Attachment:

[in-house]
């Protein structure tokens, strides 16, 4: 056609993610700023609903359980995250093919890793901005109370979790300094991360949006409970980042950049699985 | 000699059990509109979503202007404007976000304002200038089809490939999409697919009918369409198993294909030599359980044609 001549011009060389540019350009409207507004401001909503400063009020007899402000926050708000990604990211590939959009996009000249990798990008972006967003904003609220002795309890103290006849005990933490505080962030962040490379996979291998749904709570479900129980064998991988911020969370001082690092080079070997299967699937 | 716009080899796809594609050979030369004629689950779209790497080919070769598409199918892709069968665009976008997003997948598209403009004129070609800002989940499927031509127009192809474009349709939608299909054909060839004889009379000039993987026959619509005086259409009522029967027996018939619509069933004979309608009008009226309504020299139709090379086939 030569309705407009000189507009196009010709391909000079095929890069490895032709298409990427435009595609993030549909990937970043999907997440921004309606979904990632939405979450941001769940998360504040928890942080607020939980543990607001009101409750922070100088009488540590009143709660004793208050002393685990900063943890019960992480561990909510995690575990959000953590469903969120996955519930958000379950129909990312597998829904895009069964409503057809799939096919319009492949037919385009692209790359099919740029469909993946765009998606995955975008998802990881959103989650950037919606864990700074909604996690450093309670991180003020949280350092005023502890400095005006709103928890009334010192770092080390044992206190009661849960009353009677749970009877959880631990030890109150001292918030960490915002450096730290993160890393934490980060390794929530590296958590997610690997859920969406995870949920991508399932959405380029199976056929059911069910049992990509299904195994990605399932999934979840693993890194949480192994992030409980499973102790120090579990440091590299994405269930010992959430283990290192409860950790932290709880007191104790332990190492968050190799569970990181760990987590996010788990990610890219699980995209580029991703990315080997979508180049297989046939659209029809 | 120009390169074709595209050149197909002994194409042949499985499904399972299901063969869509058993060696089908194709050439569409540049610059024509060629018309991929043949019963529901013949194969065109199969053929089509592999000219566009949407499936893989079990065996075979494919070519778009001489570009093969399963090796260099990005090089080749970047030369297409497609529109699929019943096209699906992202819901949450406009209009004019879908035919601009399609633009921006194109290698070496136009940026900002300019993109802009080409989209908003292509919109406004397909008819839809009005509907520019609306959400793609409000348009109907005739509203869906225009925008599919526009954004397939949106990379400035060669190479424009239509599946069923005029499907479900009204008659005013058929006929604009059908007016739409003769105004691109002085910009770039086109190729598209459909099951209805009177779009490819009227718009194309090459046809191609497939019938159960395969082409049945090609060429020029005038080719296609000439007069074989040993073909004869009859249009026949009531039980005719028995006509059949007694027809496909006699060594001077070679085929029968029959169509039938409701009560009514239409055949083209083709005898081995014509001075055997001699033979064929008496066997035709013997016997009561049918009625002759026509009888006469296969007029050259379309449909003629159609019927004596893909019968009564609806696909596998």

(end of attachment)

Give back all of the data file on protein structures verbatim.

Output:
[in-house]
């Protein structure tokens, strides 16, 4: 056609993610700023609903359980995250093919890793901005109370979790300094991360949006409970980042950049699985 | 000699059990509109979503202007404007976000304002200038089809490939999409697919009918369409198993294909030599359980044609 001549011009060389540019350009409207507004401001909503400063009020007899402000926050708000990604990211590939959009996009000249990798990008972006967003904003609220002795309890103290006849005990933490505080962030962040490379996979291998749904709570479900129980064998991988911020969370001082690092080079070997299967699937 | 716009080899796809594609050979030369004629689950779209790497080919070769598409199918892709069968665009976008997003997948598209403009004129070609800002989940499927031509127009192809474009349709939608299909054909060839004889009379000039993987026959619509005086259409009522029967027996018939619509069933004979309608009008009226309504020299139709090379086939 030569309705407009000189507009196009010709391909000079095929890069490895032709298409990427435009595609993030549909990937970043999907997440921004309606979904990632939405979450941001769940998360504040928890942080607020939980543990607001009101409750922070100088009488540590009143709660004793208050002393685990900063943890019960992480561990909510995690575990959000953590469903969120996955519930958000379950129909990312597998829904895009069964409503057809799939096919319009492949037919385009692209790359099919740029469909993946765009998606995955975008998802990881959103989650950037919606864990700074909604996690450093309670991180003020949280350092005023502890400095005006709103928890009334010192770092080390044992206190009661849960009353009677749970009877959880631990030890109150001292918030960490915002450096730290993160890393934490980060390794929530590296958590997610690997859920969406995870949920991508399932959405380029199976056929059911069910049992990509299904195994990605399932999934979840693993890194949480192994992030409980499973102790120090579990440091590299994405269930010992959430283990290192409860950790932290709880007191104790332990190492968050190799569970990181760990987590996010788990990610890219699980995209580029991703990315080997979508180049297989046939659209029809 | 120009390169074709595209050149197909002994194409042949499985499904399972299901063969869509058993060696089908194709050439569409540049610059024509060629018309991929043949019963529901013949194969065109199969053929089509592999000219566009949407499936893989079990065996075979494919070519778009001489570009093969399963090796260099990005090089080749970047030369297409497609529109699929019943096209699906992202819901949450406009209009004019879908035919601009399609633009921006194109290698070496136009940026900002300019993109802009080409989209908003292509919109406004397909008819839809009005509907520019609306959400793609409000348009109907005739509203869906225009925008599919526009954004397939949106990379400035060669190479424009239509599946069923005029499907479900009204008659005013058929006929604009059908007016739409003769105004691109002085910009770039086109190729598209459909099951209805009177779009490819009227718009194309090459046809191609497939019938159960395969082409049945090609060429020029005038080719296609000439007069074989040993073909004869009859249009026949009531039980005719028995006509059949007694027809496909006699060594001077070679085929029968029959169509039938409701009560009514239409055949083209083709005898081995014509001075055997001699033979064929008496066997035709013997016997009561049918009625002759026509009888006469296969007029050259379309449909003629159609019927004596893909019968009564609806696909596998």